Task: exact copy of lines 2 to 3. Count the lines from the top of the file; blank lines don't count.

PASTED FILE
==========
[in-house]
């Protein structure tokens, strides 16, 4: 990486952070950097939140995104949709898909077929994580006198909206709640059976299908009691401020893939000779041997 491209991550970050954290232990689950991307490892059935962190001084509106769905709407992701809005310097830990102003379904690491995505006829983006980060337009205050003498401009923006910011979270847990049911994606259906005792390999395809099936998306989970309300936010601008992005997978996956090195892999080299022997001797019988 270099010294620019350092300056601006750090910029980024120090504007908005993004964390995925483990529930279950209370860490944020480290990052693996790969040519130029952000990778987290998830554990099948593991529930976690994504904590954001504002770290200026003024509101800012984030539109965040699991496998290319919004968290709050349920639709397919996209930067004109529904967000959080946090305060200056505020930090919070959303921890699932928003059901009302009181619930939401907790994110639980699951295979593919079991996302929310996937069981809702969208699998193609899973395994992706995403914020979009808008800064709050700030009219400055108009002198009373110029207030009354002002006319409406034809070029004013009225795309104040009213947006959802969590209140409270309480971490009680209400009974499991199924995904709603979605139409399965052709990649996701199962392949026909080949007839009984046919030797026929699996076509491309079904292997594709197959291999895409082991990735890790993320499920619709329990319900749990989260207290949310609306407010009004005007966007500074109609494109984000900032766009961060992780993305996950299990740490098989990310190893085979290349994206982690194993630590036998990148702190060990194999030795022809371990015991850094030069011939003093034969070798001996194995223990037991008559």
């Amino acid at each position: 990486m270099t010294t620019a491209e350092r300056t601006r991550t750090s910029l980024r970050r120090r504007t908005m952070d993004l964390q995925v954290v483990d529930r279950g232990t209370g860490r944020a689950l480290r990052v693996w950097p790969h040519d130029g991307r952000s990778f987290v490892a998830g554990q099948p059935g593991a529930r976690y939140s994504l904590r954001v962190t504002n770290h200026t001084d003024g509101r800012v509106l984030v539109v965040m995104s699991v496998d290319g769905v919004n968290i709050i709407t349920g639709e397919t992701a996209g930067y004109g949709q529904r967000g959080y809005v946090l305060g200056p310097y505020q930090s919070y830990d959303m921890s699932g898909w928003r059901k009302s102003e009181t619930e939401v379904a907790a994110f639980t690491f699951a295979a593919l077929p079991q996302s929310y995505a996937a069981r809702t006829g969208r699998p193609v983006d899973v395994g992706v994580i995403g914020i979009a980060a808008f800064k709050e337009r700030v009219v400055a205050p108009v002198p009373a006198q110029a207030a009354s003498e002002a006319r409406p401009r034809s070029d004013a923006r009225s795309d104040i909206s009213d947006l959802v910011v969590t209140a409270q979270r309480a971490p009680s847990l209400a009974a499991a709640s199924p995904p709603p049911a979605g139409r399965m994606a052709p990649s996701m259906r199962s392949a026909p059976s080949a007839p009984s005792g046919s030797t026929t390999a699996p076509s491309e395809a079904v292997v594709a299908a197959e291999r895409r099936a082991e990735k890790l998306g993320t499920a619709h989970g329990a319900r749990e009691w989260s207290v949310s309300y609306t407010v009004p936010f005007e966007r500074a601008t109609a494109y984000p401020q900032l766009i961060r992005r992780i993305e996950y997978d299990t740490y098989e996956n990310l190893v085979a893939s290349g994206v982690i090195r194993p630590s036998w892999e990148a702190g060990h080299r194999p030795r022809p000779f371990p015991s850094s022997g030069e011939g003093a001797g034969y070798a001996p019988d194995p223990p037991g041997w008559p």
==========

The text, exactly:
């Protein structure tokens, strides 16, 4: 990486952070950097939140995104949709898909077929994580006198909206709640059976299908009691401020893939000779041997 491209991550970050954290232990689950991307490892059935962190001084509106769905709407992701809005310097830990102003379904690491995505006829983006980060337009205050003498401009923006910011979270847990049911994606259906005792390999395809099936998306989970309300936010601008992005997978996956090195892999080299022997001797019988 270099010294620019350092300056601006750090910029980024120090504007908005993004964390995925483990529930279950209370860490944020480290990052693996790969040519130029952000990778987290998830554990099948593991529930976690994504904590954001504002770290200026003024509101800012984030539109965040699991496998290319919004968290709050349920639709397919996209930067004109529904967000959080946090305060200056505020930090919070959303921890699932928003059901009302009181619930939401907790994110639980699951295979593919079991996302929310996937069981809702969208699998193609899973395994992706995403914020979009808008800064709050700030009219400055108009002198009373110029207030009354002002006319409406034809070029004013009225795309104040009213947006959802969590209140409270309480971490009680209400009974499991199924995904709603979605139409399965052709990649996701199962392949026909080949007839009984046919030797026929699996076509491309079904292997594709197959291999895409082991990735890790993320499920619709329990319900749990989260207290949310609306407010009004005007966007500074109609494109984000900032766009961060992780993305996950299990740490098989990310190893085979290349994206982690194993630590036998990148702190060990194999030795022809371990015991850094030069011939003093034969070798001996194995223990037991008559």
């Amino acid at each position: 990486m270099t010294t620019a491209e350092r300056t601006r991550t750090s910029l980024r970050r120090r504007t908005m952070d993004l964390q995925v954290v483990d529930r279950g232990t209370g860490r944020a689950l480290r990052v693996w950097p790969h040519d130029g991307r952000s990778f987290v490892a998830g554990q099948p059935g593991a529930r976690y939140s994504l904590r954001v962190t504002n770290h200026t001084d003024g509101r800012v509106l984030v539109v965040m995104s699991v496998d290319g769905v919004n968290i709050i709407t349920g639709e397919t992701a996209g930067y004109g949709q529904r967000g959080y809005v946090l305060g200056p310097y505020q930090s919070y830990d959303m921890s699932g898909w928003r059901k009302s102003e009181t619930e939401v379904a907790a994110f639980t690491f699951a295979a593919l077929p079991q996302s929310y995505a996937a069981r809702t006829g969208r699998p193609v983006d899973v395994g992706v994580i995403g914020i979009a980060a808008f800064k709050e337009r700030v009219v400055a205050p108009v002198p009373a006198q110029a207030a009354s003498e002002a006319r409406p401009r034809s070029d004013a923006r009225s795309d104040i909206s009213d947006l959802v910011v969590t209140a409270q979270r309480a971490p009680s847990l209400a009974a499991a709640s199924p995904p709603p049911a979605g139409r399965m994606a052709p990649s996701m259906r199962s392949a026909p059976s080949a007839p009984s005792g046919s030797t026929t390999a699996p076509s491309e395809a079904v292997v594709a299908a197959e291999r895409r099936a082991e990735k890790l998306g993320t499920a619709h989970g329990a319900r749990e009691w989260s207290v949310s309300y609306t407010v009004p936010f005007e966007r500074a601008t109609a494109y984000p401020q900032l766009i961060r992005r992780i993305e996950y997978d299990t740490y098989e996956n990310l190893v085979a893939s290349g994206v982690i090195r194993p630590s036998w892999e990148a702190g060990h080299r194999p030795r022809p000779f371990p015991s850094s022997g030069e011939g003093a001797g034969y070798a001996p019988d194995p223990p037991g041997w008559p």